A method and system for providing a scalable storage scheme for native hierarchically structured data of relational tables have been disclosed. The scheme includes a base table with indicator columns with information pertaining to hierarchically structured data of a document, data tables for storing the hierarchically structured data corresponding to the indicator columns, and node identifier indexes corresponding to the data tables for mapping between logical node IDs and physical record IDs, and also the indicator columns and the hierarchically structured data in the data tables. In an embodiment, actual data corresponding to each indicator column is stored in a separate data table, and each data table has a separate node identifier index. The node identifier index is searched with a key containing the document identifier and a logical node identifier, and a record identifier of a record in the data table containing the node assigned the logical node identifier is retrieved. Row clustering, versioning, table partitioning, and locking can be reliably provided with this scheme as well.
Although the present invention has been described in accordance with the embodiments shown, one of ordinary skill in the art will readily recognize that there could be variations to the embodiments and those variations would be within the spirit and scope of the present invention. Accordingly, many modifications may be made by one of ordinary skill in the art without departing from the spirit and scope of the appended claims.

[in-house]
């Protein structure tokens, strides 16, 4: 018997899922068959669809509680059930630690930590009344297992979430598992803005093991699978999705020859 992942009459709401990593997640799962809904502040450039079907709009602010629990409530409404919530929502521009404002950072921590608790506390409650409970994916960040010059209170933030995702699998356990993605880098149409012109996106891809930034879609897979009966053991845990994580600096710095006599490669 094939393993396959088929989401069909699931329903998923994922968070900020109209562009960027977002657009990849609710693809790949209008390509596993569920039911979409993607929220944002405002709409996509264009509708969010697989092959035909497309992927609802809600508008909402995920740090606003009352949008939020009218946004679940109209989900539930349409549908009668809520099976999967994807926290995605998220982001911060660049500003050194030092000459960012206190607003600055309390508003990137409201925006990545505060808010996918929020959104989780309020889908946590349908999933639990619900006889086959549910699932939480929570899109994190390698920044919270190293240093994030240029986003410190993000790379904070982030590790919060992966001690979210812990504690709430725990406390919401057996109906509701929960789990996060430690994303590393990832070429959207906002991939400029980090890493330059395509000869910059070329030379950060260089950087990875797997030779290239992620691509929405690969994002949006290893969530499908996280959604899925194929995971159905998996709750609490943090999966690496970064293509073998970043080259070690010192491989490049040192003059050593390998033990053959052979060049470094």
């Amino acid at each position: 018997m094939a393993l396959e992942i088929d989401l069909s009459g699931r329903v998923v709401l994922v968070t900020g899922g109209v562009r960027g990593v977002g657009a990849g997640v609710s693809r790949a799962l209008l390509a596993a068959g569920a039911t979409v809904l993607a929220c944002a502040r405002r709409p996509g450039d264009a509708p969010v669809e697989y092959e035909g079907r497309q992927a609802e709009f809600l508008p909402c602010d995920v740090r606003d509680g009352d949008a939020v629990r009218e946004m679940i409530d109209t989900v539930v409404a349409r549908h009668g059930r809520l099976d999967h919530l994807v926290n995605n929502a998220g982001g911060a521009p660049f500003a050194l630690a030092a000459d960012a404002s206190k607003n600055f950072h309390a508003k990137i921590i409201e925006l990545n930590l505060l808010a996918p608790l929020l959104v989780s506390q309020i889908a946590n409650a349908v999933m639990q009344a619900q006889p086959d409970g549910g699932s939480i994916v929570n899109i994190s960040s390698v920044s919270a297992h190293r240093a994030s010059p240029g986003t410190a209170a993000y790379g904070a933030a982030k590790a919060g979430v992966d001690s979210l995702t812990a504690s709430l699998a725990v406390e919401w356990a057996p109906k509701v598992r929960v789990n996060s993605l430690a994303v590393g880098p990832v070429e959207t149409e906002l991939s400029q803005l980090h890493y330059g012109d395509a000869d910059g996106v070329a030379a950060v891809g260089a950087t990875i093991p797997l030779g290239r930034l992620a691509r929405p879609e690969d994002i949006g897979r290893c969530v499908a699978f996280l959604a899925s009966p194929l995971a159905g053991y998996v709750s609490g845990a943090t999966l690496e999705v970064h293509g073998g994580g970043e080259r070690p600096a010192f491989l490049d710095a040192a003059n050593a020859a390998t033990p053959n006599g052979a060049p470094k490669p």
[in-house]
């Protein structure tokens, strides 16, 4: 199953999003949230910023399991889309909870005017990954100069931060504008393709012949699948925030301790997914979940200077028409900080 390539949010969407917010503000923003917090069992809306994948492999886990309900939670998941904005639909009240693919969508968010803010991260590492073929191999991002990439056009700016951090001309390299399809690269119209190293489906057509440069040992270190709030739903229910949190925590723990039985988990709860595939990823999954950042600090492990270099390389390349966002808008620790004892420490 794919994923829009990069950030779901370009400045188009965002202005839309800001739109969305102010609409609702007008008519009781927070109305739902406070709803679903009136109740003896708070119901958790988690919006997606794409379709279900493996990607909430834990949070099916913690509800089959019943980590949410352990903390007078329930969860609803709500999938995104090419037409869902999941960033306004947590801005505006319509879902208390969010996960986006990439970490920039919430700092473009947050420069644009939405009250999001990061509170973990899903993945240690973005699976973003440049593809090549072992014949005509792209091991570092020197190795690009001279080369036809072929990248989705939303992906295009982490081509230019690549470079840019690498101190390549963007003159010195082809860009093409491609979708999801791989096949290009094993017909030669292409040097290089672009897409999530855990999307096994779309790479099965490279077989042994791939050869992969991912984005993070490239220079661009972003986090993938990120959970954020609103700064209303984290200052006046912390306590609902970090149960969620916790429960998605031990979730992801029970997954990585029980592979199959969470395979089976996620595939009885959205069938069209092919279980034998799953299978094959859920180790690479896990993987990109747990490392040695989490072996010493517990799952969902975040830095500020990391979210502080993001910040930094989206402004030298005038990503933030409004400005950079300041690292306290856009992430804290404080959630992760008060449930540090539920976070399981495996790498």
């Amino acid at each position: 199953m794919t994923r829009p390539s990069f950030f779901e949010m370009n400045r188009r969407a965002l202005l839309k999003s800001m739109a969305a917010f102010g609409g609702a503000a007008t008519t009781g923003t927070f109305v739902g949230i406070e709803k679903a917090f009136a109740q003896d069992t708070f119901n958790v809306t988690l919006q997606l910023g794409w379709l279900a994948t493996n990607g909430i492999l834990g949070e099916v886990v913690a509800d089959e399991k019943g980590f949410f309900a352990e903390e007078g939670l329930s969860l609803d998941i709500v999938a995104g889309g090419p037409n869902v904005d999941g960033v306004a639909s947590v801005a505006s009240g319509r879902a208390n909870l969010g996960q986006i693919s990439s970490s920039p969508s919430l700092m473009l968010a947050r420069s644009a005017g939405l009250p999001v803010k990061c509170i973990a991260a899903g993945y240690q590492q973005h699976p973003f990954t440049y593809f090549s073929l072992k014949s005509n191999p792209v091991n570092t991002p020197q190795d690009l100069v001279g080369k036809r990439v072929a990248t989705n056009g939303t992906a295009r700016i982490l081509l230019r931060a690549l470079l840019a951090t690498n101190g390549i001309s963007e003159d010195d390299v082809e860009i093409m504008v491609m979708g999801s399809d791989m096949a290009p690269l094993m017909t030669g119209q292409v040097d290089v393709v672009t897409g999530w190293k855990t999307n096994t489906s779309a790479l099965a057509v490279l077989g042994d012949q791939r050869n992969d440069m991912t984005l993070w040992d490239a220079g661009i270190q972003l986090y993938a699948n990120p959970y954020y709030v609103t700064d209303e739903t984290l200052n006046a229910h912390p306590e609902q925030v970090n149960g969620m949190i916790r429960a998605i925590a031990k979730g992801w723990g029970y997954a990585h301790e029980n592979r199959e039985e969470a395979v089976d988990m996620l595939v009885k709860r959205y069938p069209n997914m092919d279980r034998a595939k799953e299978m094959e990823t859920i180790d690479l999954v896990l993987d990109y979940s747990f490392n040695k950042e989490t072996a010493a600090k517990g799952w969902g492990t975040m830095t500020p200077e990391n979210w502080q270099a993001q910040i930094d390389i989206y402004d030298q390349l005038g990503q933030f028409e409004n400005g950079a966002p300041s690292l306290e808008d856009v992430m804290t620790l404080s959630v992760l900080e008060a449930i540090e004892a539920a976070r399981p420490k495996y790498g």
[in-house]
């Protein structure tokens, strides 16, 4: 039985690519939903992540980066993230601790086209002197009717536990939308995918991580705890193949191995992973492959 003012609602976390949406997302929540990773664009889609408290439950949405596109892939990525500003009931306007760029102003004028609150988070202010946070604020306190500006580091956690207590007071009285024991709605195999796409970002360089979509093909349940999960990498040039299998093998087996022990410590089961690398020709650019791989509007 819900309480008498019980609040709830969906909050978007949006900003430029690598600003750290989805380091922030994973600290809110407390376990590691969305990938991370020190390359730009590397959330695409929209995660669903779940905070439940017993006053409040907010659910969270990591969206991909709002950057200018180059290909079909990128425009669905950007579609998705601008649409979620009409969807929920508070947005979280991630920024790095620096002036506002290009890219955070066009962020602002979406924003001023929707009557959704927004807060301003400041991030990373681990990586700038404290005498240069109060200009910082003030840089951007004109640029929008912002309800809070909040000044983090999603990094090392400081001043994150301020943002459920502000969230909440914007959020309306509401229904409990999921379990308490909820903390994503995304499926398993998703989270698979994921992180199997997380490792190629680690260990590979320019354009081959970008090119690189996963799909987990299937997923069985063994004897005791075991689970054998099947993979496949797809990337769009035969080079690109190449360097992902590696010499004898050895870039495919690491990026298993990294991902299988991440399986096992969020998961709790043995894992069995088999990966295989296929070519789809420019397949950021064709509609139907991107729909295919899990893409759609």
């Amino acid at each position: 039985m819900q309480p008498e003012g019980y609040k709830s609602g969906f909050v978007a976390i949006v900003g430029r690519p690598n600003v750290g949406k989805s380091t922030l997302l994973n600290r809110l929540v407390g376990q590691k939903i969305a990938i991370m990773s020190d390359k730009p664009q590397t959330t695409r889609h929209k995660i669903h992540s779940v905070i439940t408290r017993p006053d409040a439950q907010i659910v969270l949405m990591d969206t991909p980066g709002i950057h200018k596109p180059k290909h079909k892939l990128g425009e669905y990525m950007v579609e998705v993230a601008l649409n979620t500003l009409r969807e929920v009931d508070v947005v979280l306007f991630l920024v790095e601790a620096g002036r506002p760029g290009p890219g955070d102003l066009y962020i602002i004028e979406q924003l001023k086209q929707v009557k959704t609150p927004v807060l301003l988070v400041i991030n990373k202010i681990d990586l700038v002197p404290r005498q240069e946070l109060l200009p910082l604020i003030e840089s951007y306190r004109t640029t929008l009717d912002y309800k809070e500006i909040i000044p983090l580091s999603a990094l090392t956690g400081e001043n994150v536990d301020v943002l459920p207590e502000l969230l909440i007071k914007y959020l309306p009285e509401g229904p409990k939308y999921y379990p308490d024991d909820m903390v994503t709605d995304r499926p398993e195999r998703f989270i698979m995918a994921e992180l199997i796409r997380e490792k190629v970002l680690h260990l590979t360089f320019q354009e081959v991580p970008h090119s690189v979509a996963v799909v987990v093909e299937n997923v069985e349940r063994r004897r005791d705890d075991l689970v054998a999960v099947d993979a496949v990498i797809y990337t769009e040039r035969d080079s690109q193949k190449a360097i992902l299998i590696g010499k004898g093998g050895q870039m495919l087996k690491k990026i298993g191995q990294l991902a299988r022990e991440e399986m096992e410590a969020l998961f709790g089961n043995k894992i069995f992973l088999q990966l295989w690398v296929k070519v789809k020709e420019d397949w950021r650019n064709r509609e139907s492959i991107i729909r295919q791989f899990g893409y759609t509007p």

|US4794528||17. Febr. 1987||27. Dez. 1988||Hitachi, Ltd.||Pattern matching method for tree structured data|
|US5151697||15. Okt. 1990||29. Sept. 1992||Board Of Regents Of The University Of Washington||Data structure management tagging system|
|US5608904||13. Febr. 1995||4. März 1997||Hewlett-Packard Company||Method and apparatus for processing and optimizing queries having joins between structured data and text data|
|US5883589||20. Febr. 1997||16. März 1999||Kokusai Denshin Denwa Co., Ltd.||Variable length code construction apparatus|
|US6058397 *||8. Apr. 1997||2. Mai 2000||Mitsubishi Electric Information Technology Center America, Inc.||3D virtual environment creation management and delivery system|
|US6263332||14. Aug. 1998||17. Juli 2001||Vignette Corporation||System and method for query processing of structured documents|
|US6295526 *||14. Okt. 1997||25. Sept. 2001||Bellsouth Intellectual Property Corporation||Method and system for processing a memory map to provide listing information representing data within a database|
|US6313766||1. Juli 1998||6. Nov. 2001||Intel Corporation||Method and apparatus for accelerating software decode of variable length encoded information|
|US6353820 *||29. Sept. 1999||5. März 2002||Bull Hn Information Systems Inc.||Method and system for using dynamically generated code to perform index record retrieval in certain circumstances in a relational database manager|
|US6381605||29. Mai 1999||30. Apr. 2002||Oracle Corporation||Heirarchical indexing of multi-attribute data by sorting, dividing and storing subsets|